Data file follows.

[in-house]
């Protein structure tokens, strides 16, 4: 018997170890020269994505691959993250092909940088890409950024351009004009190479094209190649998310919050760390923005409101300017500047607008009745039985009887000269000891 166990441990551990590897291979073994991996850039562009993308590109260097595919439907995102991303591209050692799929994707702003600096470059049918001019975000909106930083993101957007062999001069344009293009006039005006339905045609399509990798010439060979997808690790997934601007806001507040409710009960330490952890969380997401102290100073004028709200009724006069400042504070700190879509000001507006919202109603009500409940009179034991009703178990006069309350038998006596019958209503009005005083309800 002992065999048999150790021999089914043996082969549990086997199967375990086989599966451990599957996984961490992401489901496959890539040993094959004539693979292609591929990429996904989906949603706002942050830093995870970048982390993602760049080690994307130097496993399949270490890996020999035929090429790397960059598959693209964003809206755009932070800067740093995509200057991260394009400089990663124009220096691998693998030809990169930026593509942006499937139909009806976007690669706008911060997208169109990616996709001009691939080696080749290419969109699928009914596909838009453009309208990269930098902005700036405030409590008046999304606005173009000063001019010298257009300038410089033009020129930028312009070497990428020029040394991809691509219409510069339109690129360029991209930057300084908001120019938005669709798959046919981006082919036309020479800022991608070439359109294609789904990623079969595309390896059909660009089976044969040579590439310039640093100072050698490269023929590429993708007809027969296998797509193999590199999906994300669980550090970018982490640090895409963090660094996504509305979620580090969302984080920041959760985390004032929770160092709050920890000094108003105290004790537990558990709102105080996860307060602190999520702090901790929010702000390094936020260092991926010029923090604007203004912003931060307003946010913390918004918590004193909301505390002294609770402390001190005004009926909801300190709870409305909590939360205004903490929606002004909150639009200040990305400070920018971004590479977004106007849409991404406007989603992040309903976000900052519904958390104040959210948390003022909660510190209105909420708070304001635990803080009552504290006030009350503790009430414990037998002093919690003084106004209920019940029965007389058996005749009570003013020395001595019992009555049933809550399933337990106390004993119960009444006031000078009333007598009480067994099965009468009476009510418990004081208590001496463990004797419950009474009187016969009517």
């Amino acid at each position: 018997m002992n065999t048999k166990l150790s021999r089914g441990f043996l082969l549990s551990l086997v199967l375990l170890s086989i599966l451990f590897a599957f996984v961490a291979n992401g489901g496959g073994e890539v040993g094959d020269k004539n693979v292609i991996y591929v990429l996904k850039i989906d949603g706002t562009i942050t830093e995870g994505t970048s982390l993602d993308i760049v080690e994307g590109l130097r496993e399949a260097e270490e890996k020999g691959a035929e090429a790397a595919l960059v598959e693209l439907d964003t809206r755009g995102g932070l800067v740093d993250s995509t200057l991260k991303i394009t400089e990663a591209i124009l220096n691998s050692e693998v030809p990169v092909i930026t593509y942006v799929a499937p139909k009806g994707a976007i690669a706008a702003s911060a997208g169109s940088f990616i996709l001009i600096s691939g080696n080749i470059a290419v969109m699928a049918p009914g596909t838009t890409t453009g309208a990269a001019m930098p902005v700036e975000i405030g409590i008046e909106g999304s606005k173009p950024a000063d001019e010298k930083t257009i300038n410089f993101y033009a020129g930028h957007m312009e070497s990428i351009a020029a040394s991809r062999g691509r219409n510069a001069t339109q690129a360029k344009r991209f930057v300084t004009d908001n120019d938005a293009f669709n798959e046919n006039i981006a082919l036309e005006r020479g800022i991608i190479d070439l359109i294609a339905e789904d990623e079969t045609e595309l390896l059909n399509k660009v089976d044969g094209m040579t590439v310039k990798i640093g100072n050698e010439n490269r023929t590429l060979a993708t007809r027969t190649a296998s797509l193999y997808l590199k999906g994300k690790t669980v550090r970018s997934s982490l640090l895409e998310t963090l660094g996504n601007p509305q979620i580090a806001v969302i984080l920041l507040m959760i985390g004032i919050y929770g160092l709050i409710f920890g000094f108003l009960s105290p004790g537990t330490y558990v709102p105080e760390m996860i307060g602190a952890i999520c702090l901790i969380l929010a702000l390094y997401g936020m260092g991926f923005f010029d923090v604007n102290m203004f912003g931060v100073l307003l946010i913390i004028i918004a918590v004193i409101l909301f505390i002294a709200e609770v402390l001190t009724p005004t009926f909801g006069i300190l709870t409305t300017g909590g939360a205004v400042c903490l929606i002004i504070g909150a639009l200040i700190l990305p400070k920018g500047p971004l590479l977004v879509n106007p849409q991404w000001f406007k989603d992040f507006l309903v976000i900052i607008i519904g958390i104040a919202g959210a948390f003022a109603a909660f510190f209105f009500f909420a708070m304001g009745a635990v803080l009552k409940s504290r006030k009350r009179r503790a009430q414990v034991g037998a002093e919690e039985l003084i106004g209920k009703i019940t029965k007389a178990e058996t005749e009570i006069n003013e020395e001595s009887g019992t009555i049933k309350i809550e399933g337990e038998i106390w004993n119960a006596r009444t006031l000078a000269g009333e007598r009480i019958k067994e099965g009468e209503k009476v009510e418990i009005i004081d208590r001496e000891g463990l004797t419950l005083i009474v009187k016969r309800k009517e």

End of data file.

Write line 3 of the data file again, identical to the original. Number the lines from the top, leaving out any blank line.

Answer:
């Amino acid at each position: 018997m002992n065999t048999k166990l150790s021999r089914g441990f043996l082969l549990s551990l086997v199967l375990l170890s086989i599966l451990f590897a599957f996984v961490a291979n992401g489901g496959g073994e890539v040993g094959d020269k004539n693979v292609i991996y591929v990429l996904k850039i989906d949603g706002t562009i942050t830093e995870g994505t970048s982390l993602d993308i760049v080690e994307g590109l130097r496993e399949a260097e270490e890996k020999g691959a035929e090429a790397a595919l960059v598959e693209l439907d964003t809206r755009g995102g932070l800067v740093d993250s995509t200057l991260k991303i394009t400089e990663a591209i124009l220096n691998s050692e693998v030809p990169v092909i930026t593509y942006v799929a499937p139909k009806g994707a976007i690669a706008a702003s911060a997208g169109s940088f990616i996709l001009i600096s691939g080696n080749i470059a290419v969109m699928a049918p009914g596909t838009t890409t453009g309208a990269a001019m930098p902005v700036e975000i405030g409590i008046e909106g999304s606005k173009p950024a000063d001019e010298k930083t257009i300038n410089f993101y033009a020129g930028h957007m312009e070497s990428i351009a020029a040394s991809r062999g691509r219409n510069a001069t339109q690129a360029k344009r991209f930057v300084t004009d908001n120019d938005a293009f669709n798959e046919n006039i981006a082919l036309e005006r020479g800022i991608i190479d070439l359109i294609a339905e789904d990623e079969t045609e595309l390896l059909n399509k660009v089976d044969g094209m040579t590439v310039k990798i640093g100072n050698e010439n490269r023929t590429l060979a993708t007809r027969t190649a296998s797509l193999y997808l590199k999906g994300k690790t669980v550090r970018s997934s982490l640090l895409e998310t963090l660094g996504n601007p509305q979620i580090a806001v969302i984080l920041l507040m959760i985390g004032i919050y929770g160092l709050i409710f920890g000094f108003l009960s105290p004790g537990t330490y558990v709102p105080e760390m996860i307060g602190a952890i999520c702090l901790i969380l929010a702000l390094y997401g936020m260092g991926f923005f010029d923090v604007n102290m203004f912003g931060v100073l307003l946010i913390i004028i918004a918590v004193i409101l909301f505390i002294a709200e609770v402390l001190t009724p005004t009926f909801g006069i300190l709870t409305t300017g909590g939360a205004v400042c903490l929606i002004i504070g909150a639009l200040i700190l990305p400070k920018g500047p971004l590479l977004v879509n106007p849409q991404w000001f406007k989603d992040f507006l309903v976000i900052i607008i519904g958390i104040a919202g959210a948390f003022a109603a909660f510190f209105f009500f909420a708070m304001g009745a635990v803080l009552k409940s504290r006030k009350r009179r503790a009430q414990v034991g037998a002093e919690e039985l003084i106004g209920k009703i019940t029965k007389a178990e058996t005749e009570i006069n003013e020395e001595s009887g019992t009555i049933k309350i809550e399933g337990e038998i106390w004993n119960a006596r009444t006031l000078a000269g009333e007598r009480i019958k067994e099965g009468e209503k009476v009510e418990i009005i004081d208590r001496e000891g463990l004797t419950l005083i009474v009187k016969r309800k009517e």